Looking to get a car? Here’s some key information that will help you to find the right option that will tick all of your boxes.
Why Get a Car?
There are countless reasons to get a car, but here are some of the most common and popular:
- Getting directly from A to B – public transport is great. But unless you happen to live right next door to a public transport stop that takes you directly to the places you want to go, a car like the New Ford Transit Custom is going to be more convenient. When you have a car, you can walk out of your home and go directly to the place you want to visit, rather than having to walk between different public transport stops or switch modes of transport along the way.
- Weatherproof – if you’re walking from one stop to another using public transport, you will inevitably be exposed to the elements. This can include getting rained on, being blown about by the wind, sweating in the sun, and more. When you get in your car, you’re completely protected from the elements.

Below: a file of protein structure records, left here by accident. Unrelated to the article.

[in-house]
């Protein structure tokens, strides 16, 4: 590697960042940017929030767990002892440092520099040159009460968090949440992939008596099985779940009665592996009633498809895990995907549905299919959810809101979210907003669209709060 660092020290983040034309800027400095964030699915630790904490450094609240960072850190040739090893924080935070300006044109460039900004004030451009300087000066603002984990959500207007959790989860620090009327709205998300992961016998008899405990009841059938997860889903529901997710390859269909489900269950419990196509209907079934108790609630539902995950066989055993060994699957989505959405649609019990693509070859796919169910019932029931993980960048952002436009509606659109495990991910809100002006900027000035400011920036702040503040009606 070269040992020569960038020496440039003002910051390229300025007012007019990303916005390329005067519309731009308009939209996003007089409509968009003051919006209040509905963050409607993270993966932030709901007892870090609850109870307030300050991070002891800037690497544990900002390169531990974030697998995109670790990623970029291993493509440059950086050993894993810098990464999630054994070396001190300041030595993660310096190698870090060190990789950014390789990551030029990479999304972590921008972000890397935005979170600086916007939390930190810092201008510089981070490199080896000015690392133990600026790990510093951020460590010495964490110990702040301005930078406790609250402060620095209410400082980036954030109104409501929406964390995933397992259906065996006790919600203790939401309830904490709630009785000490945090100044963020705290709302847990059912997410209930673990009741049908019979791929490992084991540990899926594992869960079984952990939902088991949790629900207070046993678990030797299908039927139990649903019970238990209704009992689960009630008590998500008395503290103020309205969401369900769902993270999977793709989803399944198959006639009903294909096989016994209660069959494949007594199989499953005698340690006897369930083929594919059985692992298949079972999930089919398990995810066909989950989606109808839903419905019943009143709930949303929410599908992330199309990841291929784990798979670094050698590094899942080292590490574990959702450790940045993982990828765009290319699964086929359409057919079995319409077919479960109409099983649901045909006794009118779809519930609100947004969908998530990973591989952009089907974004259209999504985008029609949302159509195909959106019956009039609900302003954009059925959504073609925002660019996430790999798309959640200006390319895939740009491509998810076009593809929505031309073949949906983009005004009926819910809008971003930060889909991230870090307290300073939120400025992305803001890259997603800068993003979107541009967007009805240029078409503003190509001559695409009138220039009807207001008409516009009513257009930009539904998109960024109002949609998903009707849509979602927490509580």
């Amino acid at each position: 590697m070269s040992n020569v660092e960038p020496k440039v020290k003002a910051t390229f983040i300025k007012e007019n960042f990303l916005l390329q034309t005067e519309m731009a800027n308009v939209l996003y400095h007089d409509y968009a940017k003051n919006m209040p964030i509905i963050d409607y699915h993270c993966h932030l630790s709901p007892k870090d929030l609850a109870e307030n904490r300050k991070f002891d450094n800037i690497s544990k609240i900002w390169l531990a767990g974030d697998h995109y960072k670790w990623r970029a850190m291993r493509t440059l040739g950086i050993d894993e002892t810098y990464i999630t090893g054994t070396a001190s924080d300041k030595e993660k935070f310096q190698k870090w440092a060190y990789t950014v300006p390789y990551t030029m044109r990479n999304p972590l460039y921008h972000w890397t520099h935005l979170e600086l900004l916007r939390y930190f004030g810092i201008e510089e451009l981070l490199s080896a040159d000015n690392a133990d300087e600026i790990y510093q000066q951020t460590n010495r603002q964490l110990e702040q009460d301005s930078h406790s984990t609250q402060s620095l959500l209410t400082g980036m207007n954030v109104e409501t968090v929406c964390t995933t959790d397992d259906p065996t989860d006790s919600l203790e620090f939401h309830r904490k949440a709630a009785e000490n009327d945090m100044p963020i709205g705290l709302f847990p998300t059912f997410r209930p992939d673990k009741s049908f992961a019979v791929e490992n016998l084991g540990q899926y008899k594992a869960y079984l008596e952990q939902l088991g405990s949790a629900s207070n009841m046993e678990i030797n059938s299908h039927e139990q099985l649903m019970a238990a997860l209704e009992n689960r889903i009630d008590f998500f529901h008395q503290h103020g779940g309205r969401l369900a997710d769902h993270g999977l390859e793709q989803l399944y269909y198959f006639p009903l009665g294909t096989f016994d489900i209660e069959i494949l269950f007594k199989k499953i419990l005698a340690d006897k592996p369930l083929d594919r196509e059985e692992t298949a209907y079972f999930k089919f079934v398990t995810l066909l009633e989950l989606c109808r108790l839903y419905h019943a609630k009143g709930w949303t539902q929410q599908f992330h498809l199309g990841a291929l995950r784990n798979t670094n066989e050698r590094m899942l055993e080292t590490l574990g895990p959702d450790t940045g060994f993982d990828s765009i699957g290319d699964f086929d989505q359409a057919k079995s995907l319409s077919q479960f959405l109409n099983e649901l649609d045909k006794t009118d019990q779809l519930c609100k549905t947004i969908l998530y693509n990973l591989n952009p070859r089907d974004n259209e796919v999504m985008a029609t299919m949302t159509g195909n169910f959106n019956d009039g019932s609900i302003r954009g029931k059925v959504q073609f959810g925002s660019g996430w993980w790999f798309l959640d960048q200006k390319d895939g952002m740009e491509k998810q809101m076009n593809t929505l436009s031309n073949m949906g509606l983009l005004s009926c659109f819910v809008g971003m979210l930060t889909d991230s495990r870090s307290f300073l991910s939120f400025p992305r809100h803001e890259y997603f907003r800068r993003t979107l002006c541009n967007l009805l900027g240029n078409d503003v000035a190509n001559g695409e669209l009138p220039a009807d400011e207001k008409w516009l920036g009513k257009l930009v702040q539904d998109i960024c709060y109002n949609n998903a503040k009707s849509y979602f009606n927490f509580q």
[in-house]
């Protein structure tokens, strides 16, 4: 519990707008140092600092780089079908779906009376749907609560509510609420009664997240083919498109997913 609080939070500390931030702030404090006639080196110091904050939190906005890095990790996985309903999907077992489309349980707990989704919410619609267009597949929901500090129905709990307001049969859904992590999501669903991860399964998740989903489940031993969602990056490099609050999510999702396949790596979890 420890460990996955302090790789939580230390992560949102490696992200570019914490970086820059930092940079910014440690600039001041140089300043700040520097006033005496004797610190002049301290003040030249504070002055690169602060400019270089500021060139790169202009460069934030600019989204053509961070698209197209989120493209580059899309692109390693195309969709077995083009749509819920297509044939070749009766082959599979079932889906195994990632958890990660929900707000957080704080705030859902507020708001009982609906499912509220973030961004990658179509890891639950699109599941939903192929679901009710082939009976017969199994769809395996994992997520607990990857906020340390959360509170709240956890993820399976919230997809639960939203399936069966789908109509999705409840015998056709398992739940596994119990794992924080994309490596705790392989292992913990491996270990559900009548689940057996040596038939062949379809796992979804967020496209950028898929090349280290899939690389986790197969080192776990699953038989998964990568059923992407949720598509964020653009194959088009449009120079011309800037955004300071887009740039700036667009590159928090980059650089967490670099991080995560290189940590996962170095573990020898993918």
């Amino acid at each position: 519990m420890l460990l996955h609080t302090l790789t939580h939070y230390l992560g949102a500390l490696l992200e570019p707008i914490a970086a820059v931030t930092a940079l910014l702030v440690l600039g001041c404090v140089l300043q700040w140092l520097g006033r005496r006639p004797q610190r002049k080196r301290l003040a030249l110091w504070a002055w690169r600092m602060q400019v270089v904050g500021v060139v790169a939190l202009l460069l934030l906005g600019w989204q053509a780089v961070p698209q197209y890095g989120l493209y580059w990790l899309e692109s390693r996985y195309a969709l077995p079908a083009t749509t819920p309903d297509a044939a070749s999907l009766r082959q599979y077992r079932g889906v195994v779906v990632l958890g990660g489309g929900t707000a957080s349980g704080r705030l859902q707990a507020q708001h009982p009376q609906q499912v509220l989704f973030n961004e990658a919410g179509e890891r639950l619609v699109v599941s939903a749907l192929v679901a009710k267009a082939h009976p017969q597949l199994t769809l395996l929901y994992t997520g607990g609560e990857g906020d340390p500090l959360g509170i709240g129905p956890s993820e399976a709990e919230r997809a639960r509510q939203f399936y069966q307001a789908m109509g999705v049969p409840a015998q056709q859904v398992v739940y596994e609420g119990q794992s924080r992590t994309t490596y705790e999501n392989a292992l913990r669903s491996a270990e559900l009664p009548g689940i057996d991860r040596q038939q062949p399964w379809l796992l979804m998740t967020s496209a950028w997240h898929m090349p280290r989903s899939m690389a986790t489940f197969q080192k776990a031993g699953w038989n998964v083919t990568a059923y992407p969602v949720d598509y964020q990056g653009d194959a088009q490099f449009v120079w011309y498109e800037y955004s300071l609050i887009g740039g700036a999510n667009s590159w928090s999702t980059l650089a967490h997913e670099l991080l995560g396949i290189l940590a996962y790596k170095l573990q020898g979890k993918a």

- Temperature control – when you’re on public transport, walking, or cycling, you don’t get to control the temperature. You can be really cold or too hot easily. When you have a car, you have access to heat settings and air conditioning, allowing you to create your own, tailored environment to travel in.
- No strangers – on public transport or in public, you have to come into contact with strangers. This can include unwanted attention or situations that make you feel uncomfortable, such as strangers trying to talk to you or getting in your personal space. When you drive, you have your own space and more privacy.
- Luggage – in a car, you can carry whatever can fit inside your car. This can include grocery shopping, heavy pieces of luggage, and more. On public transport, you’re limited to what you can lift and carry yourself.